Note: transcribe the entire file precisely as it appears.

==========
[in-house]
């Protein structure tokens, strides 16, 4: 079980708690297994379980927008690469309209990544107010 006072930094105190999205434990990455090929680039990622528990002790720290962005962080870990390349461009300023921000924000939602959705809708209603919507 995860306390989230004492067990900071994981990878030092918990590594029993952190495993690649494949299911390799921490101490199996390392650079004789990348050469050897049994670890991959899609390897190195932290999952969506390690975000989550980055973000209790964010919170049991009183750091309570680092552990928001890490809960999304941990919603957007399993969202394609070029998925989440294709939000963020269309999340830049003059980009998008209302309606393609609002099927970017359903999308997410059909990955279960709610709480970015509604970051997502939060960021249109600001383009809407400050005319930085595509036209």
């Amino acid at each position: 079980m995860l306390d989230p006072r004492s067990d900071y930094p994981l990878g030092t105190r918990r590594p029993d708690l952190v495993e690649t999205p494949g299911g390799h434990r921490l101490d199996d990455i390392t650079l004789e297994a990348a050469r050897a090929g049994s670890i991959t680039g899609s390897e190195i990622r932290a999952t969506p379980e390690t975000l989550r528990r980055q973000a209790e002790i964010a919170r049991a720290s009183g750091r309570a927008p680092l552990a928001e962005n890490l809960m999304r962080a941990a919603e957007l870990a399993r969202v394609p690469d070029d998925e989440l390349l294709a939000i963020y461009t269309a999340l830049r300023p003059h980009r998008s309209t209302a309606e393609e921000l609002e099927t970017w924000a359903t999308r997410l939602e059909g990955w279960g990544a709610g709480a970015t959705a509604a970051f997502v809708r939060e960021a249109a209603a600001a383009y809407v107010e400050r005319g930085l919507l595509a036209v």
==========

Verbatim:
[in-house]
């Protein structure tokens, strides 16, 4: 079980708690297994379980927008690469309209990544107010 006072930094105190999205434990990455090929680039990622528990002790720290962005962080870990390349461009300023921000924000939602959705809708209603919507 995860306390989230004492067990900071994981990878030092918990590594029993952190495993690649494949299911390799921490101490199996390392650079004789990348050469050897049994670890991959899609390897190195932290999952969506390690975000989550980055973000209790964010919170049991009183750091309570680092552990928001890490809960999304941990919603957007399993969202394609070029998925989440294709939000963020269309999340830049003059980009998008209302309606393609609002099927970017359903999308997410059909990955279960709610709480970015509604970051997502939060960021249109600001383009809407400050005319930085595509036209």
């Amino acid at each position: 079980m995860l306390d989230p006072r004492s067990d900071y930094p994981l990878g030092t105190r918990r590594p029993d708690l952190v495993e690649t999205p494949g299911g390799h434990r921490l101490d199996d990455i390392t650079l004789e297994a990348a050469r050897a090929g049994s670890i991959t680039g899609s390897e190195i990622r932290a999952t969506p379980e390690t975000l989550r528990r980055q973000a209790e002790i964010a919170r049991a720290s009183g750091r309570a927008p680092l552990a928001e962005n890490l809960m999304r962080a941990a919603e957007l870990a399993r969202v394609p690469d070029d998925e989440l390349l294709a939000i963020y461009t269309a999340l830049r300023p003059h980009r998008s309209t209302a309606e393609e921000l609002e099927t970017w924000a359903t999308r997410l939602e059909g990955w279960g990544a709610g709480a970015t959705a509604a970051f997502v809708r939060e960021a249109a209603a600001a383009y809407v107010e400050r005319g930085l919507l595509a036209v």